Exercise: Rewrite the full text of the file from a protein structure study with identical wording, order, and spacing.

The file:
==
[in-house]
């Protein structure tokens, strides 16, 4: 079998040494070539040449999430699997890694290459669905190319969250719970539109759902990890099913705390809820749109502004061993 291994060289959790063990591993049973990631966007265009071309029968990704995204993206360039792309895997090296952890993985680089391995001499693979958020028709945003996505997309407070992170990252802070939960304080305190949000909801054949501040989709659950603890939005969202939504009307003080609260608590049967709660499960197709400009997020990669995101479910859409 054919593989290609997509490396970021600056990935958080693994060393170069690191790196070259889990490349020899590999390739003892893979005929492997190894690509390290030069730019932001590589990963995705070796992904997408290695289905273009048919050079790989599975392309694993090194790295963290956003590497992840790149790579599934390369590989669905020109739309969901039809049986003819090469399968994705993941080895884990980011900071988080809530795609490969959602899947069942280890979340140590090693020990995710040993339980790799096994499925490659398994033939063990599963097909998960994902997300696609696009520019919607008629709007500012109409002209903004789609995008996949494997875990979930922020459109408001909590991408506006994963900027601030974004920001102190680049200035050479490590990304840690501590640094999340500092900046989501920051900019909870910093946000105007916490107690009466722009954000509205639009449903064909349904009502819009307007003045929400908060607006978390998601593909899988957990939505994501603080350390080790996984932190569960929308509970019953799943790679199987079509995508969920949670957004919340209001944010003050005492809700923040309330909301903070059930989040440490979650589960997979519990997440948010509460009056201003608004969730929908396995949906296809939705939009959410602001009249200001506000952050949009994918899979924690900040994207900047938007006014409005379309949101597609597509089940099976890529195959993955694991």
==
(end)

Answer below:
[in-house]
């Protein structure tokens, strides 16, 4: 079998040494070539040449999430699997890694290459669905190319969250719970539109759902990890099913705390809820749109502004061993 291994060289959790063990591993049973990631966007265009071309029968990704995204993206360039792309895997090296952890993985680089391995001499693979958020028709945003996505997309407070992170990252802070939960304080305190949000909801054949501040989709659950603890939005969202939504009307003080609260608590049967709660499960197709400009997020990669995101479910859409 054919593989290609997509490396970021600056990935958080693994060393170069690191790196070259889990490349020899590999390739003892893979005929492997190894690509390290030069730019932001590589990963995705070796992904997408290695289905273009048919050079790989599975392309694993090194790295963290956003590497992840790149790579599934390369590989669905020109739309969901039809049986003819090469399968994705993941080895884990980011900071988080809530795609490969959602899947069942280890979340140590090693020990995710040993339980790799096994499925490659398994033939063990599963097909998960994902997300696609696009520019919607008629709007500012109409002209903004789609995008996949494997875990979930922020459109408001909590991408506006994963900027601030974004920001102190680049200035050479490590990304840690501590640094999340500092900046989501920051900019909870910093946000105007916490107690009466722009954000509205639009449903064909349904009502819009307007003045929400908060607006978390998601593909899988957990939505994501603080350390080790996984932190569960929308509970019953799943790679199987079509995508969920949670957004919340209001944010003050005492809700923040309330909301903070059930989040440490979650589960997979519990997440948010509460009056201003608004969730929908396995949906296809939705939009959410602001009249200001506000952050949009994918899979924690900040994207900047938007006014409005379309949101597609597509089940099976890529195959993955694991």